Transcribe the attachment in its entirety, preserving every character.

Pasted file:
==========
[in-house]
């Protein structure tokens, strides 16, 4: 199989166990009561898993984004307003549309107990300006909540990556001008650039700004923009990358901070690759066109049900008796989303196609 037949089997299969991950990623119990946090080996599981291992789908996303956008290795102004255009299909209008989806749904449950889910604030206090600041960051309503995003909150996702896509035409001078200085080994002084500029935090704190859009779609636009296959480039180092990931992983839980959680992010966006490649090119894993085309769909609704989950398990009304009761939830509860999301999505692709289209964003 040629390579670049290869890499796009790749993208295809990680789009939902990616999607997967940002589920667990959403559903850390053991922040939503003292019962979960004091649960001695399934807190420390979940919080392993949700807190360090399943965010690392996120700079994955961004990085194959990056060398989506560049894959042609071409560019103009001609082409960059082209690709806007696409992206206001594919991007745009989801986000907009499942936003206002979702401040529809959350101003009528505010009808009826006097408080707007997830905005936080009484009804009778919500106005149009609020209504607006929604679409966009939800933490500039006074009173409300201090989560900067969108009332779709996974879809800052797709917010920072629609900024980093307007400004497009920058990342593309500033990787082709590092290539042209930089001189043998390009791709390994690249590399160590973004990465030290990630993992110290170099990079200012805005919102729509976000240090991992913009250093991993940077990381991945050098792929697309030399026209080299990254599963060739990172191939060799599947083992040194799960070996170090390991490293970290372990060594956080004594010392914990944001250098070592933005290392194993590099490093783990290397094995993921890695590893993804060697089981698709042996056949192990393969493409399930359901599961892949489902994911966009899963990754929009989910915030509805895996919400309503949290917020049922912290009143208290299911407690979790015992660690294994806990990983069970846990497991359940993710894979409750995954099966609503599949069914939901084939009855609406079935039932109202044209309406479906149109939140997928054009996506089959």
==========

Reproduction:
[in-house]
């Protein structure tokens, strides 16, 4: 199989166990009561898993984004307003549309107990300006909540990556001008650039700004923009990358901070690759066109049900008796989303196609 037949089997299969991950990623119990946090080996599981291992789908996303956008290795102004255009299909209008989806749904449950889910604030206090600041960051309503995003909150996702896509035409001078200085080994002084500029935090704190859009779609636009296959480039180092990931992983839980959680992010966006490649090119894993085309769909609704989950398990009304009761939830509860999301999505692709289209964003 040629390579670049290869890499796009790749993208295809990680789009939902990616999607997967940002589920667990959403559903850390053991922040939503003292019962979960004091649960001695399934807190420390979940919080392993949700807190360090399943965010690392996120700079994955961004990085194959990056060398989506560049894959042609071409560019103009001609082409960059082209690709806007696409992206206001594919991007745009989801986000907009499942936003206002979702401040529809959350101003009528505010009808009826006097408080707007997830905005936080009484009804009778919500106005149009609020209504607006929604679409966009939800933490500039006074009173409300201090989560900067969108009332779709996974879809800052797709917010920072629609900024980093307007400004497009920058990342593309500033990787082709590092290539042209930089001189043998390009791709390994690249590399160590973004990465030290990630993992110290170099990079200012805005919102729509976000240090991992913009250093991993940077990381991945050098792929697309030399026209080299990254599963060739990172191939060799599947083992040194799960070996170090390991490293970290372990060594956080004594010392914990944001250098070592933005290392194993590099490093783990290397094995993921890695590893993804060697089981698709042996056949192990393969493409399930359901599961892949489902994911966009899963990754929009989910915030509805895996919400309503949290917020049922912290009143208290299911407690979790015992660690294994806990990983069970846990497991359940993710894979409750995954099966609503599949069914939901084939009855609406079935039932109202044209309406479906149109939140997928054009996506089959």